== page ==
The UPDRS motor score from one RCT of levodopa infusion showed an improvement from 25.5 at baseline to 14.5 at the end of the study (absolute change was not stated). Change in activities of daily living score was from 16 to 14. Results from uncontrolled studies of levodopa infusion were inconclusive and those that assessed apomorphine infusion showed no effect. Two of the three RCTs of deep brain stimulation showed improvements in UPDRS motor scores (28% and 41%) and activities of daily living scores (69% and 39%); the third and largest RCT reported decreases in UPDRS (29%) and activities of daily living (24%) scores. Results from uncontrolled studies were inconclusive.

Patient-related quality of life:

One RCT of levodopa infusion showed a statistically significant (p<0.01) difference in median end of study Parkinson's Disease Questionnaire (PDQ) summary index score (25) compared to conventional treatment (35). One non-controlled levodopa study showed a statistically significant (p<0.005) improvement in the PDQ summary index score from 59.5 at baseline to 49.2 at end of study. Improvements of between 17% and 24% in PDQ summary score were reported for three RCTs of deep brain stimulation, two of which reported significantly better improvements for deep brain stimulation compared to conventional treatment (p=0.02 and p<0.01).

Adverse events and withdrawal rates were sparsely reported. Adverse events included administration site problems, dyskinesia, somnolence, hallucinations and nausea.

Cost information

Variable costs were reported for subthalamic nerve stimulation: 11,807 to 41,276 euros; £9,371 to £32,759; and US dollars $17,363 to $60,700.

Authors' conclusions

RCTs that compared levodopa infusion or deep brain stimulation with best medical management demonstrated significant functional benefits for these therapies, which appeared to correlate with improvements in patient-rated quality of life.

CRD commentary

The review question was clear and supported by potentially replicable inclusion criteria. The search strategy accessed some relevant sources, but the restriction to published English-language articles meant that language and publication biases could not be ruled out. There were no details of the review process and no formal validity assessment of included studies. The informal assessment was incomplete. These led to substantial concerns about the transparency and reliability of the review process and its findings. Study characteristics were reported in detail. The chosen method of synthesis appeared to be appropriate in light of the apparent clinical heterogeneity. Inconsistent reporting of endpoints made the interpretation of findings across studies difficult. Given the various potential methodological limitations, the extent to which the authors' conclusions are reliable is uncertain.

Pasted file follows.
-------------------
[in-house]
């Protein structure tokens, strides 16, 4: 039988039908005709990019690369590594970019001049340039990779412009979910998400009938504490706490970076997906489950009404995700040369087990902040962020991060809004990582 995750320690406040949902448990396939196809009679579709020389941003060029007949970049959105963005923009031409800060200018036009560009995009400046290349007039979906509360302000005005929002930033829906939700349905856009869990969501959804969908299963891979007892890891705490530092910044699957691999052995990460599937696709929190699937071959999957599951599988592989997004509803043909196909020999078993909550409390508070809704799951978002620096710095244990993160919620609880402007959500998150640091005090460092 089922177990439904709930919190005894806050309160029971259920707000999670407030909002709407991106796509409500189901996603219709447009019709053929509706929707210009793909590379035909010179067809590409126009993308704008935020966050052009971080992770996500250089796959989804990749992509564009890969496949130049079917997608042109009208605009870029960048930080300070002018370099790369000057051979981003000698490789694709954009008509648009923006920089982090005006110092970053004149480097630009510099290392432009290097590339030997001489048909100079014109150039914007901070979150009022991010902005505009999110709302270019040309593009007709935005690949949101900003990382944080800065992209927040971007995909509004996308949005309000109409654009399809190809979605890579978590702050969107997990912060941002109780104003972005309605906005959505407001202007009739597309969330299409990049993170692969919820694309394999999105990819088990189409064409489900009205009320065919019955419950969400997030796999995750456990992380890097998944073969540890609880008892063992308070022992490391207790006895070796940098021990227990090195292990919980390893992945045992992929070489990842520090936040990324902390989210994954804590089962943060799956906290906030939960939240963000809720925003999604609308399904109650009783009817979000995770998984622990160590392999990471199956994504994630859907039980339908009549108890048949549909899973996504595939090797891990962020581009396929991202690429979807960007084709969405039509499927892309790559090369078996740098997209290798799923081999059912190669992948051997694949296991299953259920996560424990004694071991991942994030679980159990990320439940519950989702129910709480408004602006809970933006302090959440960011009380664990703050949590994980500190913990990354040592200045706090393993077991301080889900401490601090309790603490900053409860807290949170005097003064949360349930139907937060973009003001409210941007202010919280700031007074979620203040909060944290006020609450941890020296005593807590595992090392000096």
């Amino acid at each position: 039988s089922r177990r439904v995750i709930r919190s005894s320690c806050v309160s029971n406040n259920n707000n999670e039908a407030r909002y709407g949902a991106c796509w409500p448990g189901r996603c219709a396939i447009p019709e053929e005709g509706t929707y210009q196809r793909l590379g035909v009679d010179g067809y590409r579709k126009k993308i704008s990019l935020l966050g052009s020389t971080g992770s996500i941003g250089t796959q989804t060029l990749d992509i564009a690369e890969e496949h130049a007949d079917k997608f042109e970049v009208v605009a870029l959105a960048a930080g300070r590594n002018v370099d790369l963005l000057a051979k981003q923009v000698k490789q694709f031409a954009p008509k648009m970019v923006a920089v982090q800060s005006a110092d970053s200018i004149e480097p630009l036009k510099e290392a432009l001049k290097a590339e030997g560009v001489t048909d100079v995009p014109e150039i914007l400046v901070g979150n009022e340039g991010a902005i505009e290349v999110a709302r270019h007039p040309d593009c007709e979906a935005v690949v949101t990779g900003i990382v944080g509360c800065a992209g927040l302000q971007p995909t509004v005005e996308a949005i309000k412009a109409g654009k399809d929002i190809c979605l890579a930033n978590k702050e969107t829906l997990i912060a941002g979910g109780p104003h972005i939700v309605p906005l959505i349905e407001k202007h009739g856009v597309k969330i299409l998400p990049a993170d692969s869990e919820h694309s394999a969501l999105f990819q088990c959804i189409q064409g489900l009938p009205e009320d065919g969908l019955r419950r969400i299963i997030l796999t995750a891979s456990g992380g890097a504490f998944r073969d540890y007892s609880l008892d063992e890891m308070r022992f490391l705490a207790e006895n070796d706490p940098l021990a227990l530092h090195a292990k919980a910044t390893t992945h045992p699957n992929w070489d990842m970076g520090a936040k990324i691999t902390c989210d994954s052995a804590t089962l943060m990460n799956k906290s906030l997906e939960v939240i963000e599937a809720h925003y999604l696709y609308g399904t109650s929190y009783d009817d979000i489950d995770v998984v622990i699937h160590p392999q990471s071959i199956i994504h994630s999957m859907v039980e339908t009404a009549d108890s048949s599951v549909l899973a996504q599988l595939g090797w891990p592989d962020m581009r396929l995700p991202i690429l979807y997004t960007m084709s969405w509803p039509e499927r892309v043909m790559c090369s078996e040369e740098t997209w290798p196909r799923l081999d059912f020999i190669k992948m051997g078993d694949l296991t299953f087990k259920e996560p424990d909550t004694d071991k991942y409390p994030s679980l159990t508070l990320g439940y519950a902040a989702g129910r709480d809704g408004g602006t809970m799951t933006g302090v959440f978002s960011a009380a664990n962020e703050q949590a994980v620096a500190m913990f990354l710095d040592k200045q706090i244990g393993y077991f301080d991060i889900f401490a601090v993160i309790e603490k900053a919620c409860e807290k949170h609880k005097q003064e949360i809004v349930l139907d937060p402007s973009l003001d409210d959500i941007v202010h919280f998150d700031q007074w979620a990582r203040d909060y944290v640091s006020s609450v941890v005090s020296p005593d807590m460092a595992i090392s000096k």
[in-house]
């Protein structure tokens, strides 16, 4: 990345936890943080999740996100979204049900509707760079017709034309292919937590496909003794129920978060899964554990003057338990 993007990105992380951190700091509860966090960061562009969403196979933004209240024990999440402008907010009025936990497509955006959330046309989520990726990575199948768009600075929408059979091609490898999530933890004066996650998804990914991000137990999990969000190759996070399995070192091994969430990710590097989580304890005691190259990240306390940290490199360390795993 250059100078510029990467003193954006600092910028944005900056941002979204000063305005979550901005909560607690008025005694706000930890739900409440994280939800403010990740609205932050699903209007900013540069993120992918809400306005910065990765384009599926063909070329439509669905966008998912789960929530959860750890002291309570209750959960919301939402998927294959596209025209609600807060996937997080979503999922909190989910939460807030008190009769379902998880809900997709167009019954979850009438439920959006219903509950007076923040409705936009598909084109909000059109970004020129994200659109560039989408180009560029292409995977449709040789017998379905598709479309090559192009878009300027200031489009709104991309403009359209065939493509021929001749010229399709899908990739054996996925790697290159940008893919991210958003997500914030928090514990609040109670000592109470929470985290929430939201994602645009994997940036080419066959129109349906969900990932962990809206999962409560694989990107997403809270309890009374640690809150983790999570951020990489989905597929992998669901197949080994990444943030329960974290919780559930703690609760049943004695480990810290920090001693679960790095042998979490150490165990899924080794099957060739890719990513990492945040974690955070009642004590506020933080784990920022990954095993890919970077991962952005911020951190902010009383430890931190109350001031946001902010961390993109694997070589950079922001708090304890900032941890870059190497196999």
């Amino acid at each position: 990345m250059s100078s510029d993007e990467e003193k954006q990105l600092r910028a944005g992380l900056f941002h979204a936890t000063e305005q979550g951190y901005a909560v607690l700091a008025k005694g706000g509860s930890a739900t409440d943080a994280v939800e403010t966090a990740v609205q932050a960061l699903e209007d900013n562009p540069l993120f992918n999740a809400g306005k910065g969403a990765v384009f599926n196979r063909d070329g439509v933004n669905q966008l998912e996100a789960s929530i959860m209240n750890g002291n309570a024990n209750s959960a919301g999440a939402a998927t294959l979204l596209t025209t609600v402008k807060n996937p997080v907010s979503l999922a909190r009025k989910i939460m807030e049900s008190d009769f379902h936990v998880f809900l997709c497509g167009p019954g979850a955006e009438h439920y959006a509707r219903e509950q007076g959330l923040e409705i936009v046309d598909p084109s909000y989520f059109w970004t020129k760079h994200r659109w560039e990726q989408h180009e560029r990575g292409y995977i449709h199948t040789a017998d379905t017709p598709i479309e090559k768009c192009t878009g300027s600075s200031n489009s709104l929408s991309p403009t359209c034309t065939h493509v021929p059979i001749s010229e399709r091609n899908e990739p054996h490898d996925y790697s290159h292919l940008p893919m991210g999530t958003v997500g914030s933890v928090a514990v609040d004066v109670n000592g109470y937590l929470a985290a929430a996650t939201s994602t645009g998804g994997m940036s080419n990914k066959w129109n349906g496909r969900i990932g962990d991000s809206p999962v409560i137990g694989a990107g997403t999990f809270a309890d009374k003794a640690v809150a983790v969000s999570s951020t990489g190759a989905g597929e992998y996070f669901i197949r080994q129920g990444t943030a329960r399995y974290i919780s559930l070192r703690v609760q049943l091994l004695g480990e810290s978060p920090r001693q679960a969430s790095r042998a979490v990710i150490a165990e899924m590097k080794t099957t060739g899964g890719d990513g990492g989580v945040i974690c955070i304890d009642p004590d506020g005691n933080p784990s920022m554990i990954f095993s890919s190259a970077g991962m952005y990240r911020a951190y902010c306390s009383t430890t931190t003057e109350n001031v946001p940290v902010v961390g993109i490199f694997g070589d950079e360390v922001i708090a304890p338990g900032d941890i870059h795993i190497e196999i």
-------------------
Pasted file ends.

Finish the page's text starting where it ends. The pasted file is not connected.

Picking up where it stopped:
The authors declared some financial interests with pharmaceutical sources, including the funders of editorial development for the review.

Implications of the review for practice and research

Practice: The authors stated that absence of direct comparative data meant that treatment for advanced Parkinson's Disease should be determined by clinical judgement and patient preference.

Research: The authors stated that well-designed clinical trials were needed that would ideally compare levodopa infusion, apomorphine infusion and deep brain stimulation directly. Future research should also consider the merits of adverse events and quality of life as primary outcome measures.

Funding

Funding for editorial development from Solvay Healthcare.

Bibliographic details

Clarke CE, Worth P, Grosset D, Stewart D. Systematic review of apomorphine infusion, levodopa infusion and deep brain stimulation in advanced Parkinson's disease. Parkinsonism and Related Disorders 2009; 15(10): 728-741. [PubMed: 19805000]

Indexing Status

Subject indexing assigned by NLM

MeSH

Antiparkinson Agents /therapeutic use; Apomorphine /therapeutic use; Deep Brain Stimulation /methods; Humans; Levodopa /therapeutic use; Parkinson Disease /drug therapy /therapy

AccessionNumber

12010000896

Database entry date

17/11/2010

Record Status

This is a critical abstract of a systematic review that meets the criteria for inclusion on DARE. Each critical abstract contains a brief summary of the review methods, results and conclusions followed by a detailed critical assessment on the reliability of the review and the conclusions drawn.

CRD has determined that this article meets the DARE scientific quality criteria for a systematic review.

Copyright © 2014 University of York.

PMID: 19805000